Well, Diana sucks.
Copying someone’s resume formatting — eh. Those aren’t typically proprietary and it’s not going to raise serious questions if an employer happens to notice two people have the same format. There are lots of popular resume templates available for free on the internet; two candidates are using the same one isn’t a big deal and happens all the time.
But copying someone’s content? Word for word? That’s not okay. And assuming your content is customized for your own career and your own achievements, it’s also really weird. Maybe your career paths have been so similar that she can legitimately claim the same accomplishments, but in most cases stealing your content would mean she’s also lying about the specifics of the work she’s done. And either way, there’s something especially crappy about stealing from someone she managed.
As for what to do …
I would not start including a note on your resume saying that your resume was recently stolen. That’s going to read as strangely high-drama, especially without people knowing the details about the extent of the word heist. And most people reading your resume probably aren’t reading Diana’s too, so it would introduce a lot of strangeness that just doesn’t need to be there.
What I would do — and you’re not going to like this — is re-write your resume. You don’t need to start from scratch; just change enough so that the two documents won’t look like copies anymore. It’s going to be hard to let go of the words you initially chose (if you’re anything like me, you’re very attached to your words), but there’s usually more than one way to say any given line on a resume and you’ve got to choose the alternates.
You should also find a new template. Resume formatting and design truly doesn’t matter that much unless you’re a designer yourself (and I’m guessing you’re not, since you hired out the design last time) as long as it’s clean and easy to quickly skim. You sound really invested in yours, but I’m promising you that no hiring manager cares that much. Pick one of the thousands of free templates online (avoid the ones with graphics and other clutter), and that’s going to help too.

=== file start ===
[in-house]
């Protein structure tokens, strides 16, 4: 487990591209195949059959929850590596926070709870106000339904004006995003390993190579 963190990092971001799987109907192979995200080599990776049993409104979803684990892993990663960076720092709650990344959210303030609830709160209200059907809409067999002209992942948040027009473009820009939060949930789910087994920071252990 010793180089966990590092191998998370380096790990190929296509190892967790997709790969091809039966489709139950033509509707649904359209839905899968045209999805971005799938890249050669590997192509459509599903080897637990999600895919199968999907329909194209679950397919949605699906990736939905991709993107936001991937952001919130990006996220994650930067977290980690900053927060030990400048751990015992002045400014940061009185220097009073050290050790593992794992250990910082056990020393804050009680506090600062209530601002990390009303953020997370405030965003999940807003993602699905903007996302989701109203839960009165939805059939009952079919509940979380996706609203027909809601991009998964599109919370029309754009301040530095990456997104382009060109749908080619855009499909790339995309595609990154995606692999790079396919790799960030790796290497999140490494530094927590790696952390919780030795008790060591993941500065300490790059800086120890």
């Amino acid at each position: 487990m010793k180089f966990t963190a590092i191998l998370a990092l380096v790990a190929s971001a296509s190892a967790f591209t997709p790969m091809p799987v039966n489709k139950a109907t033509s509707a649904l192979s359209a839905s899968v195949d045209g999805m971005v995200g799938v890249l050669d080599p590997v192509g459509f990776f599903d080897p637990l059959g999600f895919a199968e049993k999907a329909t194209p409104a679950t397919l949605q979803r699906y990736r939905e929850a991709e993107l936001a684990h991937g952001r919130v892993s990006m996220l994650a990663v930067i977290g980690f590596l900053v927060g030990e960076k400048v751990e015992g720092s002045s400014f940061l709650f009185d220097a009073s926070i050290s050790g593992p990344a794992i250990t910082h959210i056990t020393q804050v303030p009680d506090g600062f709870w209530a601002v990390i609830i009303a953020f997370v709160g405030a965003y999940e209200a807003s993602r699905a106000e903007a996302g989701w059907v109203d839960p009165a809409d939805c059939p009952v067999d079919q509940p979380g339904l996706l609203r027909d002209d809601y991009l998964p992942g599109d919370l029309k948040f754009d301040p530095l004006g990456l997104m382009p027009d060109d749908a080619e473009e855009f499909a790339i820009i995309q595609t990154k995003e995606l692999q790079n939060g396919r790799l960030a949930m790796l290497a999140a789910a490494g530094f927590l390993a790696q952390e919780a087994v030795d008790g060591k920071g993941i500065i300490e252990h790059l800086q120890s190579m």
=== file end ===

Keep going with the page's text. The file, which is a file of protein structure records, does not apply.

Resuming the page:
To be clear, this is unfair! You shouldn’t have to change your resume when it’s yours — you bought the design and you created the content — but the reality is, you can’t make Diana stop using it. If you’re concerned about how her theft will impact you, this is the easiest and most reliable way to ensure she can’t harm you.
But that doesn’t mean you can’t call her out, as well. You can! I wouldn’t rely on it changing her behavior since she’s already shown she lacks integrity, but you have the standing to speak to her about it, and it’s possible she’ll be shamed into doing the right thing. (You just won’t know for sure if she does, so you’ll have to change yours either way.) Feel free to email her and say something like, “A recruiter I’m working with alerted me that she received your resume and it’s an almost word-for-word copy of mine. She was questioning whether either of us had the experience we’d listed, since now both appear fake. I’m not sure how this happened, but it’s jeopardizing the jobs I’m applying for — and will also jeopardize yours, since employers can’t tell which one is the original. If you modeled your content on mine, can you please fix that so this doesn’t come up again?”
As for Diana’s manager’s reaction … you’re right that she wouldn’t necessarily tell you if she was planning to do something, but since Diana no longer works there, she probably figures she doesn’t have the standing to take any action. And she’s right that you can’t avoid people copying your wording, especially if you have similar language on your LinkedIn profile (which anyone can see and pull from). That doesn’t make it okay for people to do, of course, but that’s likely where she was coming from.